We had our informal get-together, and someone said that we were to meet at the high school to get on the float.  On our way home to my mother’s house, where we were staying, I said that I wanted to ride the float, but that Carol didn’t need to drive me to the high school.  I would walk there, just like I used to do all those years ago.  Carol said that that was fine.

The next morning, I got up, had breakfast, got ready, and walked to the high school.  But there was no one there!  There wasn’t a float either.  I ran into an old friend from my days in the Methodist Church in Albia, and we visited and caught up on things.  I said that I was there to ride our class’s float in the parade, and he said that there hadn’t been anyone around the school and there wasn’t any float there during the time that he was there.  I told him that I had a very good idea of what happened.  We chatted some more, and then I walked back home.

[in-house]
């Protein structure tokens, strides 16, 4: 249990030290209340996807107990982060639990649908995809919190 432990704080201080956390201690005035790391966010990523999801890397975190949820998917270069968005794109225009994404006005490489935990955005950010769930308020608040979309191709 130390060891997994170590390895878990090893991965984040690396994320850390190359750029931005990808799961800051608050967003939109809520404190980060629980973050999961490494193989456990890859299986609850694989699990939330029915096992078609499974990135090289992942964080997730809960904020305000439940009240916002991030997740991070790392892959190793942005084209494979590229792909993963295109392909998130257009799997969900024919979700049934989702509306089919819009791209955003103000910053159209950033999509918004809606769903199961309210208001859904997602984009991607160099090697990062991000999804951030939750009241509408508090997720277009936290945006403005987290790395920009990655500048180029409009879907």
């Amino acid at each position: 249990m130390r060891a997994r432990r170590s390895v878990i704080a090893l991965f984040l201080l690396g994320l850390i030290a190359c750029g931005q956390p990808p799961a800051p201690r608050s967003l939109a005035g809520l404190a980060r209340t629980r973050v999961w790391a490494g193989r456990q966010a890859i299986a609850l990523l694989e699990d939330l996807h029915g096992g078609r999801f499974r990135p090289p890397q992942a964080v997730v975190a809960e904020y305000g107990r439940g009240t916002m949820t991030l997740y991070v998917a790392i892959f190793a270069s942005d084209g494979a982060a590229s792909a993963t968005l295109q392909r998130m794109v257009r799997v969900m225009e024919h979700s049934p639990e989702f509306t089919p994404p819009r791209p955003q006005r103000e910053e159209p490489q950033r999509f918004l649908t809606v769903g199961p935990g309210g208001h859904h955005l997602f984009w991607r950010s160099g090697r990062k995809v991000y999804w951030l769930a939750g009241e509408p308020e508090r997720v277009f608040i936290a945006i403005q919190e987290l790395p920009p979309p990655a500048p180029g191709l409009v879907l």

As soon as I walked in the door, Mother asked me, “Is the parade over all ready?” and I told her that I didn’t ride in the parade.  She asked me why, and I told her that there was no float or anyone there at the high school.  Carol said that they had said last night to meet at the high school to ride the float, and I said yes they did, but apparently they had changed their minds after we left.  Mother then said, “They didn’t want you on the float with them?” and I said, apparently not.  Carol then said, “I have always heard that small towns are cliquish.”  Mother then said, “Albia is, believe you me!  All three of the kids went through what Bill did this morning all of the time that they were in that high school.”